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Jones v. Jones

Court of Appeals of Ohio, Fifth District

August 15, 2013

HEATHER JONES Plaintiff-Appellant
v.
CARL JONES Defendant-Appellee

Appeal from the Tuscarawas County Court of Common Pleas, Case No. 2011TC 02 0053

For Plaintiff-Appellant: DAN GUINN

For Defendant-Appellee: RICHARD FOX

JUDGES: Hon. John W. Wise, P.J. Hon. Patricia A. Delaney, J. Hon. Craig R. Baldwin, J.

OPINION

Delaney, J.

(¶1} Plaintiff-Appellant Heather Jones appeals the March 26, 2013 judgment entry of the Tuscarawas County Court of Common Pleas.

FACTS AND PROCEDURAL HISTORY

(¶2} Plaintiff-Appellant Heather Jones and Defendant-Appellee Carl Jones were married on July 18, 1992. Four children were born as issue of the marriage: K.J. born November 17, 1994; D.J. born May 12, 1998; P.J. born January 5, 2002; and E.J.D. (age of majority at the time of divorce).

(¶3} Wife and Husband originally resided in Kimball, Michigan. The extended family of Husband and Wife live in Michigan. Wife and Husband were both employed in Michigan, but Husband lost his job in 2008. At the time, Husband was earning $87, 000. Wife started working outside of the home in 2006. At her job in Michigan, Wife was earning $60, 000. Wife found new employment in Ohio in 2009 where she was hired as a human resources manager at Graphics Packaging in Tuscarawas County, Ohio. In 2012, Wife was on track to earn $90, 000 per year. Wife moved to Ohio, Husband stayed in Michigan with the children from May to August 2009, and then they moved to Ohio to be with Wife.

(¶4} Husband could not find employment in his field of mechanical engineering and took a job with Case Farms as a general laborer in June 2010. He earned $6.80 per hour.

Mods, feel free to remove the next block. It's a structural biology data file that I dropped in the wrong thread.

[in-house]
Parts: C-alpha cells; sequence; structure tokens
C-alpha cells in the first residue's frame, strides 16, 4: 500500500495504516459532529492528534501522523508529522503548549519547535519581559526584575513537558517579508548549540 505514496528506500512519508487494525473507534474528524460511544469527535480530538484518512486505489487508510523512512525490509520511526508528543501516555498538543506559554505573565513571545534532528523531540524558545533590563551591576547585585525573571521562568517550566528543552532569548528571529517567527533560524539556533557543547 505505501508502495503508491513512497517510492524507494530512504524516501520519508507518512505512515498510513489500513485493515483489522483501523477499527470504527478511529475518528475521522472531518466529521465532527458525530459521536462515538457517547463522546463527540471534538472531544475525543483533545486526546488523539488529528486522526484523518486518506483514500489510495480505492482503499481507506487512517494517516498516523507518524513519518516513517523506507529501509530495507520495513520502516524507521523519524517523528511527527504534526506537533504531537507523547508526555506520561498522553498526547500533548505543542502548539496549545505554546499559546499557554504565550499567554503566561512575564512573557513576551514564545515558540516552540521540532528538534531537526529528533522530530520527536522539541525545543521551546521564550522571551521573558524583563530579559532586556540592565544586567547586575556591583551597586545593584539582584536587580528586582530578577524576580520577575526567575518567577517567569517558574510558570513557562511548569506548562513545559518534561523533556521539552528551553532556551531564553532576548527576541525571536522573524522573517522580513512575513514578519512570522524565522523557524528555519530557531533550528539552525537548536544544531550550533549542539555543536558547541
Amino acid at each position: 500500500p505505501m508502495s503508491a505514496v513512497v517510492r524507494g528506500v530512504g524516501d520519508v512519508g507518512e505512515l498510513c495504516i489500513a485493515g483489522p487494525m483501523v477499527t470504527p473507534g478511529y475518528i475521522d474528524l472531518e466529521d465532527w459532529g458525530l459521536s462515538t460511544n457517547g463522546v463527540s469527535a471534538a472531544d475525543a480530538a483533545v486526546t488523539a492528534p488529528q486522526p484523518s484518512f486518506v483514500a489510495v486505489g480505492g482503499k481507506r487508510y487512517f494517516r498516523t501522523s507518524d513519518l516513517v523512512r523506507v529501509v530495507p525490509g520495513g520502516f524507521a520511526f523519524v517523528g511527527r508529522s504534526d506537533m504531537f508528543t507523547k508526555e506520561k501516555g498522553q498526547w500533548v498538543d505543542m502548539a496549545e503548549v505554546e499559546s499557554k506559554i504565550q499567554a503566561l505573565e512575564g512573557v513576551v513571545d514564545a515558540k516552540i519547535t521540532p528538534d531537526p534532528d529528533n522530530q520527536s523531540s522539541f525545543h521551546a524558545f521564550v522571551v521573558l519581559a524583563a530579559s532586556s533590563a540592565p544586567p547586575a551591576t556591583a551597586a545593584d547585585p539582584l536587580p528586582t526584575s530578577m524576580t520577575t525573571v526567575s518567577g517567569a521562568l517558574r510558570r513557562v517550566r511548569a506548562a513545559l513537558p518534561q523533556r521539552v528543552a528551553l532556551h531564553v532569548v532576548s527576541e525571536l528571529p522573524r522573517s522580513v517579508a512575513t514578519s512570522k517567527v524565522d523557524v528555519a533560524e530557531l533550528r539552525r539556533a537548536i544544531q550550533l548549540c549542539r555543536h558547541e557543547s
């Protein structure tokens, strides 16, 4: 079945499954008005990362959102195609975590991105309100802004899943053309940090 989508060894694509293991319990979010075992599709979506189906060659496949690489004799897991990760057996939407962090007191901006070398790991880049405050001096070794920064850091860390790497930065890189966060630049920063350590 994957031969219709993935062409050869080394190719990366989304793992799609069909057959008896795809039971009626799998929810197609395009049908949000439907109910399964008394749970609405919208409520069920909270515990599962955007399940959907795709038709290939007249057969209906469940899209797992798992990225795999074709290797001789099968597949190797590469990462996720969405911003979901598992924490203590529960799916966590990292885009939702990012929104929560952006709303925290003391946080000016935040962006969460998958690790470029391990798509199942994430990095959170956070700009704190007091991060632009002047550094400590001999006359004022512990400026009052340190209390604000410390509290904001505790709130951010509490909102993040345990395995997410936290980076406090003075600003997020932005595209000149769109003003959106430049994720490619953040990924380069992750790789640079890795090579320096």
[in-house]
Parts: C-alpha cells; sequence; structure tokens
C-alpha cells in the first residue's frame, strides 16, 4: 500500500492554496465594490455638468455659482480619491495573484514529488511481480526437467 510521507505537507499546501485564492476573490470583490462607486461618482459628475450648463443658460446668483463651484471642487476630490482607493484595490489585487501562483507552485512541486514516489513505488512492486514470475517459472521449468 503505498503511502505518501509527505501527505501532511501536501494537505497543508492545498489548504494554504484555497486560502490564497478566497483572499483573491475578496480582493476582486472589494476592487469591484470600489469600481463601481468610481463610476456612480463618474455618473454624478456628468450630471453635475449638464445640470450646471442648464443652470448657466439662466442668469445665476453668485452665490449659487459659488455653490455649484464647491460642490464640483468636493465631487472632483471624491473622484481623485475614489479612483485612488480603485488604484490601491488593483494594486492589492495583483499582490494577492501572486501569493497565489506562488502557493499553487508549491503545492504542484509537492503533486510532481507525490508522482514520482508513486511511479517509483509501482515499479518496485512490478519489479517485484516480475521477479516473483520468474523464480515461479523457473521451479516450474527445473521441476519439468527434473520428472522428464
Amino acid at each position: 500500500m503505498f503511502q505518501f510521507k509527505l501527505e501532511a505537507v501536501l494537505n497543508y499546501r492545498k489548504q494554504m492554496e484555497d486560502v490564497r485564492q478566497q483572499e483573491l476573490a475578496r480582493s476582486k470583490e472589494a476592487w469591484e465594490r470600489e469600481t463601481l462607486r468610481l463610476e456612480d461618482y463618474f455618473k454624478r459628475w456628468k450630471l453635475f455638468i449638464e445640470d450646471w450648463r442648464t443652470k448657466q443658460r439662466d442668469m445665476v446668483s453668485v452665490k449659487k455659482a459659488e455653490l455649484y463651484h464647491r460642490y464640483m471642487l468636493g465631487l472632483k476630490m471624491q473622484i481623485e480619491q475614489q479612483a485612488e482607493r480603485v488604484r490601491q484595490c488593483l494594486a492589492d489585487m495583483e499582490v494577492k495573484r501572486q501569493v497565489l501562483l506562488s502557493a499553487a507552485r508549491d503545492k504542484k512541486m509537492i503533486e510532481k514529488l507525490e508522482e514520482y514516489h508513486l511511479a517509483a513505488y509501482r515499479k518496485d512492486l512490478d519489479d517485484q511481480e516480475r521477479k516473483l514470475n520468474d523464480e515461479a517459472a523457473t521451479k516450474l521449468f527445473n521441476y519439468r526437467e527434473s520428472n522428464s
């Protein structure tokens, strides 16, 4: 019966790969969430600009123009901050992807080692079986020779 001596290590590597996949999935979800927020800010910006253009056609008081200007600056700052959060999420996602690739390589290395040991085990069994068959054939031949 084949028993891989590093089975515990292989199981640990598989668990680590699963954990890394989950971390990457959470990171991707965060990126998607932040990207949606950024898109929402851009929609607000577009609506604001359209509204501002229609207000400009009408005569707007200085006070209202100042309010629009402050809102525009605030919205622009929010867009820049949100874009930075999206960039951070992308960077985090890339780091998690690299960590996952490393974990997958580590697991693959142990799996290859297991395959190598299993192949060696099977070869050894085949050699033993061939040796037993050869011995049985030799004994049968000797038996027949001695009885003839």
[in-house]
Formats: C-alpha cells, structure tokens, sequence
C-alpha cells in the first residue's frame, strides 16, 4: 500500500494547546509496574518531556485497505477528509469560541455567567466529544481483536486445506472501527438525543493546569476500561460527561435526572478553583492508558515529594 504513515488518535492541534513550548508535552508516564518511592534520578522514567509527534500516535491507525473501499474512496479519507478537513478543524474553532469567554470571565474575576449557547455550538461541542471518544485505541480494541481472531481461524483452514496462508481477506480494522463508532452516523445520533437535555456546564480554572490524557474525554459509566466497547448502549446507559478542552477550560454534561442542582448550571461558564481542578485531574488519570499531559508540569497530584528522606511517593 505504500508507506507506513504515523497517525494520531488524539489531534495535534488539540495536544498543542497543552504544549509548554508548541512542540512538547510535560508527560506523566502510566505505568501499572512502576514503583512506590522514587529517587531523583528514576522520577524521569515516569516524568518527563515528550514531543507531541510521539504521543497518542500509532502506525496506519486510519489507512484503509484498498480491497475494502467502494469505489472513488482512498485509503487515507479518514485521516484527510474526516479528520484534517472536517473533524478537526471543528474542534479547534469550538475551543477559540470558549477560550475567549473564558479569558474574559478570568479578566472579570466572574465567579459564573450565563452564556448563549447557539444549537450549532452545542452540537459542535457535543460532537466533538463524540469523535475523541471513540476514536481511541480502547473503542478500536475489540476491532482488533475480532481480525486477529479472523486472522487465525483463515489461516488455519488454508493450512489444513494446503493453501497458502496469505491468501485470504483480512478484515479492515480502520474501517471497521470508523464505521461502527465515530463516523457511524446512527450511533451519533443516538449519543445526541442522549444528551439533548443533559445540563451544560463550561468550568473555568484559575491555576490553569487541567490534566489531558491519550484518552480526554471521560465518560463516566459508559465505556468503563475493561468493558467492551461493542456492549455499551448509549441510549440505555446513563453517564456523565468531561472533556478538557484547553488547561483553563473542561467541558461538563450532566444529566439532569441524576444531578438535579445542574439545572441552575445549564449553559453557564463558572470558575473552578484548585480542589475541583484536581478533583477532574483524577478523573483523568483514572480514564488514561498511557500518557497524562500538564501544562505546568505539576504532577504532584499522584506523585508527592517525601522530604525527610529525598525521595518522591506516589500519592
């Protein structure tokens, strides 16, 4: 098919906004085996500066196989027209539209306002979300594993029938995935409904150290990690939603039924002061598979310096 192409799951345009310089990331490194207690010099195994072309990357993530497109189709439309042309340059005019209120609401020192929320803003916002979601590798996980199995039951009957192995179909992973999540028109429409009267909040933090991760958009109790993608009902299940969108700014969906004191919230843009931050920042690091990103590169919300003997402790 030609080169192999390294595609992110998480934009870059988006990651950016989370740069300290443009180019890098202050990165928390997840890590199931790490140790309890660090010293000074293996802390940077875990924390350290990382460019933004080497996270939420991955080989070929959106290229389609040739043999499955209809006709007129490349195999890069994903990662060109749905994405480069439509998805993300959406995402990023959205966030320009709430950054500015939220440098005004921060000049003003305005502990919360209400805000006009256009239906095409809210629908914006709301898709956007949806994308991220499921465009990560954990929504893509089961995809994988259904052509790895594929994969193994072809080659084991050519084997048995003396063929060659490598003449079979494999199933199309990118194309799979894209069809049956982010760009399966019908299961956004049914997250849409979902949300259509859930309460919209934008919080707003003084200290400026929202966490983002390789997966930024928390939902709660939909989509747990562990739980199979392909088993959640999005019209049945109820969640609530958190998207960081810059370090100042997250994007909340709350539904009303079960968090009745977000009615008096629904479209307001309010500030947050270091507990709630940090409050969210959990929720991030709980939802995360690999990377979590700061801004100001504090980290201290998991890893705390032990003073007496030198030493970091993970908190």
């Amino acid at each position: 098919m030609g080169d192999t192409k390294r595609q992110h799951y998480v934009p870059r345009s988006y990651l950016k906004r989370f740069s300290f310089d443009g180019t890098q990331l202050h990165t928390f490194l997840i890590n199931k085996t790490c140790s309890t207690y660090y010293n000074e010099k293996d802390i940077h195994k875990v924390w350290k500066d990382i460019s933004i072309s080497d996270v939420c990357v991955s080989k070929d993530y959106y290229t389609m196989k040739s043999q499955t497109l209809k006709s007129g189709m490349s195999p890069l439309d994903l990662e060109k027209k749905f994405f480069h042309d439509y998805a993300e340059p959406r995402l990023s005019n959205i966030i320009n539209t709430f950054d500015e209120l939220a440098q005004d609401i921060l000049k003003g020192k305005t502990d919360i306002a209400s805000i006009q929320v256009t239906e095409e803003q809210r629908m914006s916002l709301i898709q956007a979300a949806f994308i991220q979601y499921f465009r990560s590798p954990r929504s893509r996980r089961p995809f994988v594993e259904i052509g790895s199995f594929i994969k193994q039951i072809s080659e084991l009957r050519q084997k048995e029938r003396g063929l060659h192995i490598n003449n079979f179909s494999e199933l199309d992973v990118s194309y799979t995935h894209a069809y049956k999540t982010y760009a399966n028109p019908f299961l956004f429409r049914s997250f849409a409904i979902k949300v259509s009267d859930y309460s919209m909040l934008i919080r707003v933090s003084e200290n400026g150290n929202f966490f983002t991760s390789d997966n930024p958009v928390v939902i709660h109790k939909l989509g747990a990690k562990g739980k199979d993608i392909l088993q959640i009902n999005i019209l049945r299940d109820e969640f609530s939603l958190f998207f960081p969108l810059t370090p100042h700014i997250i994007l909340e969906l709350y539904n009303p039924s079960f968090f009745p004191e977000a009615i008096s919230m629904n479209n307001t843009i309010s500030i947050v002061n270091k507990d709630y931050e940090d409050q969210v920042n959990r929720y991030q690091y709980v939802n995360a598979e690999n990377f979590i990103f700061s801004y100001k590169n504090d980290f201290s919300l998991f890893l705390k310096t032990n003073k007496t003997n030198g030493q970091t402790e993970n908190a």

(¶5} During the marriage, Husband and Wife entered into a debt consolidation loan. The loan was to pay off credit card debt for credit cards issued in Husband's name, but allegedly, due to Wife's spending.

(¶6} In December 2010, Husband and Wife separated. Wife obtained a civil protection order against Husband on January 7, 2011. The three minor children remained with Wife. In 2011, Wife began a romantic relationship with a coworker at Graphics Packaging.

(¶7} In May 2011, Husband found employment in Michigan as a mechanical engineer where he was on track to earn $80, 000 per year in 2012. Husband moved back to Michigan and resided in the marital home located in Kimball, Michigan. Husband's and Wife's adult daughter and her husband reside in the marital home with Husband.

(¶8} On February 9, 2011, Wife filed a complaint for divorce in the Tuscarawas County Court of Common Pleas. The magistrate held an in camera interview with the minor children on September 21, 2011. No record exists of the interview. Husband filed a proposed shared parenting plan naming Husband as the primary residential parent and legal custodian to D.J. and P.J. and Wife primary residential parent and legal custodian of K.J.

(¶9} A trial before the magistrate was held on March 14, 2012.

(¶10} On March 30, 2012, Husband placed flyers on the windshields of vehicles parked in the parking lot of Wife's place of employment. The flyers had photos of Wife and her boyfriend alleging their relationship destroyed families. The magistrate convened a hearing and admonished Husband.